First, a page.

Colorful Journey to Nowhere

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Omar Karami, who resigned nine days ago, has been renominated as prime minister by Lebanon's pro-Syria parliament:

A total of 69 deputies from the 128-member chamber named Karami in consultations with President Emile Lahoud, the sources said. The pro-Syrian president was now bound to appoint Karami, who resigned last week, as prime minister-designate.

Meanwhile, pro-government demonstrations spontaneously erupt in Damascus and witnesses see signs of Syrian redeployment from town of Batroun, but in the surest sign yet that the opposition is finished, former SOS Madeleine Albright has joined the chorus of officials calling for Syrian withdrawal.

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  1. Tim Cavanaugh,

    Ha ha ha! That fucking made my day.

  2. The Albright dig that is. 🙂

  3. This is where President Kerry would have blinked. The local fascists staged their march on Beirut, the occupiers re-shuffle their troos, the quislings resuffle their cabinet…and Kerry blinks.

    Not Bush. By mid-year Syria is out and hezbollah is disarming. By the end of the year, Baby Assad is on his way to Venezuela or Grenoble.

  4. Opposition finished, Tim? A trifle off there, even if it did set up your joke. I would advise waiting for next week.

  5. Michael, after your barrage of posts right after Hariri’s assasination, we have not heard from you. We missed you man. Just curious, what is your take on yesterday’s demonstration? How many were bussed in from Damascus?

    “I would advise waiting for next week.”

    What is going to happen next week? Another assasination 🙂

  6. This is where President Kerry would have blinked. The local fascists staged their march on Beirut, the occupiers re-shuffle their troos, the quislings resuffle their cabinet…and Kerry blinks.

    Not Bush. By mid-year Syria is out and hezbollah is disarming. By the end of the year, Baby Assad is on his way to Venezuela or Grenoble.

    Merely assumptions, my friend. Merely assumptions.

  7. A Michael Young blog post from March 3:

    “The End
    Now the Saudis have asked the Syrians to leave Lebanon, and soon. It’s the end, whatever Bashar Assad does. All the props sustaining Syrian power in Lebanon have crumbled, except the resort to brute force; and even there you can kill Rafik Hariri and say it wasn’t you. You can say that the bungled assassination attempt against Marwan Hamadeh, a Hariri ally, last October wasn’t you either. You can even say that you had nothing to do with the deployment of armed thugs in Beirut belonging to an Islamist group created by the Syrian regime to fight the Muslim Brotherhood (a deployment for the purpose of preventing a meeting between U.S. envoy David Satterfield and Lebanon’s Sunni mufti). But can you really say that about any possible new victims?

    It’s over. From Damascus there is news of gloom and uncertainty, desperation and anticipation of the worst, even talk of a coup, though no one quite seems to know who would organize it.”

    Michael Young, a comment on March 9:

    “Opposition finished, Tim? A trifle off there, even if it did set up your joke. I would advise waiting for next week.”

  8. “local fascists staged their march on Beirut”

    When half a million people hold an inconvenient march, they are fascists. When actual fascists (the Phalangists) join into a much smaller protest, they are the vanguard of democracy.

  9. Phalangists=fascists, Hezbollah=regular blokes. Is there a white-paper out there somewhere which describes the world according to liberal demonology, joe ?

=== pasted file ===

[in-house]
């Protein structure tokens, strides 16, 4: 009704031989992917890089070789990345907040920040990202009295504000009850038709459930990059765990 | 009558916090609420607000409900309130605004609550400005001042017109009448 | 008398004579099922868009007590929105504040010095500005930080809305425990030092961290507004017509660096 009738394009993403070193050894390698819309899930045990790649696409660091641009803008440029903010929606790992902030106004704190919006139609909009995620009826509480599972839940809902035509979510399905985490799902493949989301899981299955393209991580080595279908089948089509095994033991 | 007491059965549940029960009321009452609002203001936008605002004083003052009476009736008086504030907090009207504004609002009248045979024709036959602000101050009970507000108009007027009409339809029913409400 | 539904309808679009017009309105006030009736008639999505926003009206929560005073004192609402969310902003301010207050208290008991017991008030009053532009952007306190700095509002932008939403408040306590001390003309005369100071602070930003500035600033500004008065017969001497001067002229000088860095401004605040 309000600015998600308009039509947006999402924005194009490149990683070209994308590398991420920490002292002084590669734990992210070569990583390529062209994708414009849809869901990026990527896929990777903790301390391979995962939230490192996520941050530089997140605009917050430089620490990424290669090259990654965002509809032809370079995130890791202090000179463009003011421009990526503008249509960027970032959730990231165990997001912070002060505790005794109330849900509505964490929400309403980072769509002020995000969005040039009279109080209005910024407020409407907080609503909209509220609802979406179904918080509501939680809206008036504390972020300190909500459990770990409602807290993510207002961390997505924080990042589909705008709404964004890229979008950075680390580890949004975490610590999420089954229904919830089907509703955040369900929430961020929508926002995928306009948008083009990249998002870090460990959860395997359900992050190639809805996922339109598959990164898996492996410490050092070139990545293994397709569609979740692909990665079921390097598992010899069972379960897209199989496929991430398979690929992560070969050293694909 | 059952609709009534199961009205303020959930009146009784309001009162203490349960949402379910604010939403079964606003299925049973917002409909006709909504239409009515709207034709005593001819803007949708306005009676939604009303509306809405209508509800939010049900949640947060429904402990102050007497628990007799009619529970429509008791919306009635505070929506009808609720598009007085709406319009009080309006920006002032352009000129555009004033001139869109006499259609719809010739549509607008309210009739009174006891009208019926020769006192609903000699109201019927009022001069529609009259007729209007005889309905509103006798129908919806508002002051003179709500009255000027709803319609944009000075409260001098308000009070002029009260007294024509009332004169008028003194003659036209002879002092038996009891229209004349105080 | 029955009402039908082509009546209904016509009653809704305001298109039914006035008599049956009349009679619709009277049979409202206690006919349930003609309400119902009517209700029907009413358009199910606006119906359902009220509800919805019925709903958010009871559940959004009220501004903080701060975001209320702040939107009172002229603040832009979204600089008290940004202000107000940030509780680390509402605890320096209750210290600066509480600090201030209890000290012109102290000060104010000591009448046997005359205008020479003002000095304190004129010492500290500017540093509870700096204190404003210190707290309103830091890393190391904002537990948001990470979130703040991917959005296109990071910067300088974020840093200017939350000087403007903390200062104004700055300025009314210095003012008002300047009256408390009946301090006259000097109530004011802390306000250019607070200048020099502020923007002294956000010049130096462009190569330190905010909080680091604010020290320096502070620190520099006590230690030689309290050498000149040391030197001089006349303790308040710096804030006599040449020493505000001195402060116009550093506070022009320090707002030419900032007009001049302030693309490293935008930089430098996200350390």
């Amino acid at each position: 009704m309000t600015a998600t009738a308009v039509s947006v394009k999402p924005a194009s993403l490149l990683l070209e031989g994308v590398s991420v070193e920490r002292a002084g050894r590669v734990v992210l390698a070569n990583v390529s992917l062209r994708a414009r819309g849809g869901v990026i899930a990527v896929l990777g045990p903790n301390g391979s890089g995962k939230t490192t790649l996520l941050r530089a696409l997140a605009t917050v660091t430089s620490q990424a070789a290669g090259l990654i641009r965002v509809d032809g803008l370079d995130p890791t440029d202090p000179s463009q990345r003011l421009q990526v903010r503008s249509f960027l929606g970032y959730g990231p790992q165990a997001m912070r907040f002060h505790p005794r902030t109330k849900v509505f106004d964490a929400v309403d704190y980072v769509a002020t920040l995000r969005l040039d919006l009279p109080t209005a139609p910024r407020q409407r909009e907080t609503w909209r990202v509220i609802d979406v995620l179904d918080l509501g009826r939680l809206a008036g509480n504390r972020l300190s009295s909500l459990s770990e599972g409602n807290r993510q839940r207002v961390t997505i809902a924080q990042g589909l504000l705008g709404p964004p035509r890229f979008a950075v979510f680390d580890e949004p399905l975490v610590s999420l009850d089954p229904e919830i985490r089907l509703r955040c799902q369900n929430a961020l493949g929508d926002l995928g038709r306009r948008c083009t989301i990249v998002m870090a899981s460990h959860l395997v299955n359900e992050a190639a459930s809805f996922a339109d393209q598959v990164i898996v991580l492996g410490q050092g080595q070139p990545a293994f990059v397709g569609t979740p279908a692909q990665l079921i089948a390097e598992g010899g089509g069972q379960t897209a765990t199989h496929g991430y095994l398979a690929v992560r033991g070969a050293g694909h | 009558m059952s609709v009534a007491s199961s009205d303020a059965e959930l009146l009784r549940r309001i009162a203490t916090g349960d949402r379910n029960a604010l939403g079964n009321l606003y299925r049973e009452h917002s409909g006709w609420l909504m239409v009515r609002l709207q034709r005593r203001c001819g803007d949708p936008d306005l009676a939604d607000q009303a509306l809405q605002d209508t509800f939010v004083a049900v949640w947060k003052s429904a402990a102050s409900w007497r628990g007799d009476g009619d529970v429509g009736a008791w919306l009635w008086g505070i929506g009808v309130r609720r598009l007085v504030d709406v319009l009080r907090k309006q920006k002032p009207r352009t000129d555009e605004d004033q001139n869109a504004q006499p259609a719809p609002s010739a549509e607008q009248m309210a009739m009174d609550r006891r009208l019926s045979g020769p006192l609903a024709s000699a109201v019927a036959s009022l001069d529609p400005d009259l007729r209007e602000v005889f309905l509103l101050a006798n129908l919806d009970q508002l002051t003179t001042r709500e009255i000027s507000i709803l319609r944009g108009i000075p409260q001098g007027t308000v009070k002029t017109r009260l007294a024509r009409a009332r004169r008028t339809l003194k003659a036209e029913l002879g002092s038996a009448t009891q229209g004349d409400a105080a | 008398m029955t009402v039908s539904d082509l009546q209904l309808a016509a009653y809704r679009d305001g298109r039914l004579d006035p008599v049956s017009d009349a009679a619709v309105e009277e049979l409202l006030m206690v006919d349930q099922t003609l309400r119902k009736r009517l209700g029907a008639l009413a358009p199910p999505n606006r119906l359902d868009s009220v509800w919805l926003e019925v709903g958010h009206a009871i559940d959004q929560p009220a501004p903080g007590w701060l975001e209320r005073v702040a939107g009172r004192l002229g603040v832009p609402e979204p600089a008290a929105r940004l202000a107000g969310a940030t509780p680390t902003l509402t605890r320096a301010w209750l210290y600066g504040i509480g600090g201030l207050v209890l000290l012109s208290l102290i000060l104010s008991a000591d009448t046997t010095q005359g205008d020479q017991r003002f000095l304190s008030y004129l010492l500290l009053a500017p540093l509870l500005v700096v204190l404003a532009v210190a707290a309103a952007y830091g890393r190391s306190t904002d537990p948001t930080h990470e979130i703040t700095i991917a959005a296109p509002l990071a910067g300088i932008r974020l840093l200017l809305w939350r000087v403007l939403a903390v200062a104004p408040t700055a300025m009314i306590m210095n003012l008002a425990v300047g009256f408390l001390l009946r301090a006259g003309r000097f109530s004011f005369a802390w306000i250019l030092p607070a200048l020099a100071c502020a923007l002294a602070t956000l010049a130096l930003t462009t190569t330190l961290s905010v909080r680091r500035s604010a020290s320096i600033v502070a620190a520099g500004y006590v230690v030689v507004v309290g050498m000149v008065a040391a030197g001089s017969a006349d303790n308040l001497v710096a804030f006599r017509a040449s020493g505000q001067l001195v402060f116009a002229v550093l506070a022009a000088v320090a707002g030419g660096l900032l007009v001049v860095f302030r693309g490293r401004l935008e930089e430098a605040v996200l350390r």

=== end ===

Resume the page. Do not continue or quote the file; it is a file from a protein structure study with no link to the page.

10. Uh, yeah, SM. That’s where I learned that liberals all wuv Saddam Hussein. Tool.

    This is obvious a difficult concept for hawks to grasp, but finding flaw with one side doesn’t equate to support for the other.

    Nowhere did I say that Hezbollah were “regular blokes.” Nowhere did I imply it. Noticing that the Phalangists carefully modelled themselves after Franco’s fascists does not make one supportive of Hezbollah.

  11. joe

    I understand the Student Phalangue were part of yesterday’s demo. Generally, the more sectarian elements in every community benefit from the current system…sort of an affirmative action theocracy, which may be why you like it!

  12. At least Hezbollah didn’t pull an IRA and offer to shoot the Hariri bombers to deflect the heat.

    But Young’s NYTimes op-ed is right in pointing out Hezbollah is making a poor choice. It’s suicidal in fact. Their Shia brethren are taking over Iraq so why do they need Syria to protect them from the Big Bad Wolf?

    Joe, forget the Phalangists. Here’s the recent chain of events:
    1)constitution unilaterally changed to keep Syrian quisling in charge against the wishes of a large percentage of the population.
    2)Sunni leader assassinated.

    Who’s behaving badly? Anything goes when resisting the Americans?

  13. Apparently the war in Iraq has been very good for at least one country – Jordan:

    http://story.news.yahoo.com/news?tmpl=story&cid=572&ncid=572&e=3&u=/nm/20050309/lf_nm/iraq_jordan_dc_1

  14. “Uh, yeah, SM. That’s where I learned that liberals all wuv Saddam Hussein. Tool.”

    You know it’s really “churlish” to refer to people who disagree with you as “tools”, right ?
    Still, in this whole discussion you seem very easily provoked into pointing out the origins & unpleasant nature of one faction (ie the Phalangists) only. It’s almost as if you were worried that Syrian withdrawal might result in a third Bush term.
    Very, very churlish …

  15. I’m going to piggy back on Gary’s opener, and say that I too loved the Albright gag. She did yomens work back with BJC. Those were the days.

  16. >>>This is where President Kerry would have blinked…Not Bush. By mid-year Syria is out and hezbollah is disarming.

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